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People do better emotionally in a crisis when they have strong support from friends and family members. However, if one of your friends or loved ones has been diagnosed with cancer, you might be having a difficult time knowing what to say or do. This fact sheet discusses:

  • Advice on how to think about your first thoughts and reactions
  • Ways to remain supportive of your loved one
  • Thoughts about your loved one’s caregivers

Think About Your First Reactions

You are likely to have your own strong feelings when you first learn about the cancer. Try to balance your own thoughts with ways to be present and helpful to your loved one.

Listen. This can be challenging when a loved one faces a life-threatening diagnosis. Try to listen without judging and without “cheerleading.” This means not saying “everything will be alright” or denying your loved one their own reactions. Let them lead the way.

Educate yourself about cancer. CancerCare and other organizations have helpful literature and user-friendly websites with up-to-date information about diagnoses, cancer treatments, side effects and other related concerns.

Give advice only when you are asked. Even after you learn about the cancer diagnosis, you are not an expert. Your loved one’s health care team will give them the information they need to make strong decisions. Try not to say “You ought to try this” or “You should do that.” Help only when needed.

Support your loved one’s treatment decisions. While you may be in a position to share decision-making, ultimately it is your loved one’s body and spirit that bear the impact of the cancer. They may ask for advice, but in the end the decisions are theirs.

How to Remain Supportive of Your Loved One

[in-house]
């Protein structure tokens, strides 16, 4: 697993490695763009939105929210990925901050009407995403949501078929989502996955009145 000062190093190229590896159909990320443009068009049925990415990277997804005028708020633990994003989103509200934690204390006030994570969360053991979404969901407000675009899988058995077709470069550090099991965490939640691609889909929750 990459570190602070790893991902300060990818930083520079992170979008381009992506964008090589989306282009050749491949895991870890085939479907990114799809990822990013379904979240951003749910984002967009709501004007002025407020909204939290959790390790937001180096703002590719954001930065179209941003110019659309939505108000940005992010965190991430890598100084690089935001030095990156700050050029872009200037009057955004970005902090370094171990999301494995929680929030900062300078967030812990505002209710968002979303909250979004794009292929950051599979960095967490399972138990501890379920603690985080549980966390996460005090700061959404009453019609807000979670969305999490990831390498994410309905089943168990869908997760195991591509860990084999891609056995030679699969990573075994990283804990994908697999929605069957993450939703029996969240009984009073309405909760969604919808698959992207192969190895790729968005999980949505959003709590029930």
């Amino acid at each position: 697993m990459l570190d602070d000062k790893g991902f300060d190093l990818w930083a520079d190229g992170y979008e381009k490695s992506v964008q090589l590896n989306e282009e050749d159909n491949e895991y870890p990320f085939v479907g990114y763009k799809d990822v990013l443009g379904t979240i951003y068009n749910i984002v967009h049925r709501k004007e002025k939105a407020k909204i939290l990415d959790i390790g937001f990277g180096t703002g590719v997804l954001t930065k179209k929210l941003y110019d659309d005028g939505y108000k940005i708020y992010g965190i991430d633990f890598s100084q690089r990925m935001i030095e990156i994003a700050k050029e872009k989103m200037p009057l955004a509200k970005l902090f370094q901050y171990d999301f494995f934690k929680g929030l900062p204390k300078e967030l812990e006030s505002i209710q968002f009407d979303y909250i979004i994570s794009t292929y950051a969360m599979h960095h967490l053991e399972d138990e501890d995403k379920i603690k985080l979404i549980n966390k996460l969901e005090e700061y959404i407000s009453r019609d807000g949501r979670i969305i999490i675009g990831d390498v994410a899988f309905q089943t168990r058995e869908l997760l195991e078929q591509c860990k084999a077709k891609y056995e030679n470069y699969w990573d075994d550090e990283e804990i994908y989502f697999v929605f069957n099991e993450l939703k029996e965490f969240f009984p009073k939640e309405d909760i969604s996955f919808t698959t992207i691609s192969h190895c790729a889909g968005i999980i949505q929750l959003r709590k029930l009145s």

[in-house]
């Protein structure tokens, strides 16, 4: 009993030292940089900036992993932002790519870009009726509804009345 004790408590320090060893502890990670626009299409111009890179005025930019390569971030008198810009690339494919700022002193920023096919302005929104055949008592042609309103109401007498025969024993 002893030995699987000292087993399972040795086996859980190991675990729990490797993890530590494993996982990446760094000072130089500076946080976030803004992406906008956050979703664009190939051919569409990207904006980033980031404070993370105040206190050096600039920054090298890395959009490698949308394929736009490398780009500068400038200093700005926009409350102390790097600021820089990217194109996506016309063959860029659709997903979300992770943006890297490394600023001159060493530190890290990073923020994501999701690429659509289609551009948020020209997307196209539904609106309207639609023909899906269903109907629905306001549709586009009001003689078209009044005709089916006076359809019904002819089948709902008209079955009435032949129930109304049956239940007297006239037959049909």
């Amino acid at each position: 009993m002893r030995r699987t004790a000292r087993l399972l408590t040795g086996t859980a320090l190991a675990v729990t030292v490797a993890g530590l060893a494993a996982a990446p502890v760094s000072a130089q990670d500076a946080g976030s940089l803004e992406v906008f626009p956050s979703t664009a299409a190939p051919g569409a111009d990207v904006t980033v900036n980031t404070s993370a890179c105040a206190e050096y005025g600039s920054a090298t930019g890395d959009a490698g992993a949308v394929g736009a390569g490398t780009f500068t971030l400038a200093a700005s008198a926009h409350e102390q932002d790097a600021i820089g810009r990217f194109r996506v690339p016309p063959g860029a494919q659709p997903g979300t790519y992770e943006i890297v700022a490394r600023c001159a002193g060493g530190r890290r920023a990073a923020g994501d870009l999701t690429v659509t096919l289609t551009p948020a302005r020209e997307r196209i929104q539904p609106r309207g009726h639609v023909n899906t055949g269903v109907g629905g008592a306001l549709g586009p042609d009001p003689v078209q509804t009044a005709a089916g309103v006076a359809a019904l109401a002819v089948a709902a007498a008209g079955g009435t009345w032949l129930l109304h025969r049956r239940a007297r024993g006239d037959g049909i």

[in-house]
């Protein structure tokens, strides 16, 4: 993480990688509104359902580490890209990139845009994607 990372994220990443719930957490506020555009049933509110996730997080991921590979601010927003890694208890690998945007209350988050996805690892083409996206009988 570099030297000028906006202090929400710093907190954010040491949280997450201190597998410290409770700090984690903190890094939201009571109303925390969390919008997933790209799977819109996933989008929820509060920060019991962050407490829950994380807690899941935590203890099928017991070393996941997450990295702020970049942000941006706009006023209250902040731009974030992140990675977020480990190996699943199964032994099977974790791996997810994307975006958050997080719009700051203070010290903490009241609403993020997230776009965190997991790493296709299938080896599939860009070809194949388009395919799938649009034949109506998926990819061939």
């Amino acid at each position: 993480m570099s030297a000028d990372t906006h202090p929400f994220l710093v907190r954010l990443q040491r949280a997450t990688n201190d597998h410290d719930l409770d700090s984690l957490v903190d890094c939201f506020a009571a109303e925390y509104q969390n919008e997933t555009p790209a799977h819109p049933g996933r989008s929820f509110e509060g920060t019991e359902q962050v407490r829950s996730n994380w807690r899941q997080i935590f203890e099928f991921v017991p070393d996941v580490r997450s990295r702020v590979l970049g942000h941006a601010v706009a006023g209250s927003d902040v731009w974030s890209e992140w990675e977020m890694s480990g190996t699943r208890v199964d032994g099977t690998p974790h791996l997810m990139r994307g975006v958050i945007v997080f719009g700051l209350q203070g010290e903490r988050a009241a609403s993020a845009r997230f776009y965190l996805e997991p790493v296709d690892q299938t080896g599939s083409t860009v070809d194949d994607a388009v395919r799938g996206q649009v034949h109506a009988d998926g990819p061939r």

Stay connected. Cancer treatment can take a long time. People with cancer often say that friends and family “don’t call anymore” after the initial crisis of diagnosis. Checking in regularly over the long haul can be very meaningful for the person living with cancer.

Be there. Think about how you’ve helped each other feel better during a difficult time in the past. This could be something as simple as sitting with your loved one during treatments. Do whatever works for you both, and don’t be afraid to try something new.

Keep things normal. Often, we try to make life easier by “doing things” for the person who is sick. It is a way of feeling useful when we are unsure what to do. However, some people may want to do normal activities they always would. They may just want to talk about ordinary things.

Prepare for the end of treatment. People sometimes process the heaviness of what they have been through only when it is over. While your loved one may no longer need help getting through treatment, they may still feel sadness, guilt or other strong emotions.

Remember Your Loved One’s Caregivers

Being a caregiver for someone with cancer can be very difficult. This can be their spouse, partner, parent, or adult child. They often take on tasks like taking them to treatment, arranging appointments, and giving care and emotional support.

In many cases, they may need to do everyday chores, both for the person who is sick and for themselves. These are things you might be able to do in order to help them, but ask first. They may be grateful, but will let you know if and when you are needed. They may also simply like to talk about their feelings.

Edited by Mary Hanley, MSW

View all of CancerCare’s caregiving resources »

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This fact sheet is supported by the Anna Fuller Fund, Bristol Myers Squibb and a grant from Genentech.

Last updated Wednesday, June 28, 2023

The information presented in this publication is provided for your general information only. It is not intended as medical advice and should not be relied upon as a substitute for consultations with qualified health professionals who are aware of your specific situation. We encourage you to take information and questions back to your individual health care provider as a way of creating a dialogue and partnership about your cancer and your treatment.

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